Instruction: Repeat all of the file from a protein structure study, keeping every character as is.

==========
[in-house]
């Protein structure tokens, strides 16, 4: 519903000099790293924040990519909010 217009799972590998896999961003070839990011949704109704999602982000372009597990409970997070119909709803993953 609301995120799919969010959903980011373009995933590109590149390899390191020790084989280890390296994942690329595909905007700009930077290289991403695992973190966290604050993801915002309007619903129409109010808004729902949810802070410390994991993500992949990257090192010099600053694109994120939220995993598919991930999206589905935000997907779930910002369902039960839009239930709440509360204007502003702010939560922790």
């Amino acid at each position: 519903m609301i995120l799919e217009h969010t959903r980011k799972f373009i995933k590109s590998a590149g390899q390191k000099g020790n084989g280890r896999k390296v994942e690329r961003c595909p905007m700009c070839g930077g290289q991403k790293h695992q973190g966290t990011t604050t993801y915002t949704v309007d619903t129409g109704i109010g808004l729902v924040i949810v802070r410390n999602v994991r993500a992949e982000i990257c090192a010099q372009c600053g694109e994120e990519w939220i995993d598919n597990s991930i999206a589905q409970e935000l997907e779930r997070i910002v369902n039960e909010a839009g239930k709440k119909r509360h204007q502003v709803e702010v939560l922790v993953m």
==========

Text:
[in-house]
């Protein structure tokens, strides 16, 4: 519903000099790293924040990519909010 217009799972590998896999961003070839990011949704109704999602982000372009597990409970997070119909709803993953 609301995120799919969010959903980011373009995933590109590149390899390191020790084989280890390296994942690329595909905007700009930077290289991403695992973190966290604050993801915002309007619903129409109010808004729902949810802070410390994991993500992949990257090192010099600053694109994120939220995993598919991930999206589905935000997907779930910002369902039960839009239930709440509360204007502003702010939560922790």
């Amino acid at each position: 519903m609301i995120l799919e217009h969010t959903r980011k799972f373009i995933k590109s590998a590149g390899q390191k000099g020790n084989g280890r896999k390296v994942e690329r961003c595909p905007m700009c070839g930077g290289q991403k790293h695992q973190g966290t990011t604050t993801y915002t949704v309007d619903t129409g109704i109010g808004l729902v924040i949810v802070r410390n999602v994991r993500a992949e982000i990257c090192a010099q372009c600053g694109e994120e990519w939220i995993d598919n597990s991930i999206a589905q409970e935000l997907e779930r997070i910002v369902n039960e909010a839009g239930k709440k119909r509360h204007q502003v709803e702010v939560l922790v993953m």